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Conservation and Society
An interdisciplinary journal exploring linkages between society, environment and development
Conservation and Society
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Year : 2018  |  Volume : 16  |  Issue : 2  |  Page : 193-204

Between Grassroots Collective Action and State Mandates: The Hybridity of Multi-Level Forest Associations in Mexico

1 Graduate School of Planning, University of Puerto Rico-Rio Piedras, San Juan, Puerto Rico, USA
2 Department of Economics, San Francisco State University, San Francisco, California, USA

Correspondence Address:
Gustavo A Garcia-Lopez
Graduate School of Planning, University of Puerto Rico-Rio Piedras, San Juan, Puerto Rico
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Source of Support: None, Conflict of Interest: None

DOI: 10.4103/cs.cs_16_115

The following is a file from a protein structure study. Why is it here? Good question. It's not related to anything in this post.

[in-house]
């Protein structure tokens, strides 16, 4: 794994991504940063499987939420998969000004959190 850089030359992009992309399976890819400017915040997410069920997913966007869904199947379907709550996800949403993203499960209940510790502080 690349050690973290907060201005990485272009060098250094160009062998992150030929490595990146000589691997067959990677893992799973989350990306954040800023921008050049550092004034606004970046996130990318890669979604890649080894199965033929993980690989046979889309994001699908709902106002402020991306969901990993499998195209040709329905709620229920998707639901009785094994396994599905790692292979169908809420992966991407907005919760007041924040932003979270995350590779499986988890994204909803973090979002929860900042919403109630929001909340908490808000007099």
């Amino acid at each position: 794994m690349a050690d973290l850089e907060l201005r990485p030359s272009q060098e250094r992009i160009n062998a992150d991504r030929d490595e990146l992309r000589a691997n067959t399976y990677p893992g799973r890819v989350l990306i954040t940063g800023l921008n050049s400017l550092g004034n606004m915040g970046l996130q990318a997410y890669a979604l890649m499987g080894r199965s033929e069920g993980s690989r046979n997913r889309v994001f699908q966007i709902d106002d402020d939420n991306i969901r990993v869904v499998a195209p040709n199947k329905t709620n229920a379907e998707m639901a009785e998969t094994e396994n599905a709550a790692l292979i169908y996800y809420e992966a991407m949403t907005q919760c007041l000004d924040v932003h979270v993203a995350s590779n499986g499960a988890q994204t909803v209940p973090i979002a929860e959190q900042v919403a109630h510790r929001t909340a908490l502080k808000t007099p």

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Multi-level collective actions and institutions play an important role in natural resource governance and rural development; however, the origins and transformations of these institutions have only recently begun to receive systematic research attention. To address this gap, we trace and analyse the historical processes driving formation and change of Mexican inter-community forestry associations over time, drawing on survey data and in-depth case studies from two Mexican states, contextualised within the national and international political-economic landscapes over time. While we initially categorise whether an association is grassroots (‘bottoms-up’) or state-mandated (‘top-down’), the fifty-year historical review reveals a contested dynamic over political, economic and technical changes in multi-level commons governance. In this political-economic process, the line between self-organised and top-down is blurred, hybrid and continually evolving on multiple scales, driven by both cooperation and conflict across governance levels from the local to the global, and embedded in broader struggles over land, democratic institutions and market participation. Mexican forestry associations mediate between social movements; member needs such as political representation, economic cooperation and forestry services; conflicting political interest from a diversity of community and non-community actors including foresters, political party leaders and timber corporations; and state mandates and market forces. These findings fill a gap in institutional commons theory and practice, elucidating the political dynamics of polycentric and multi-level governance.

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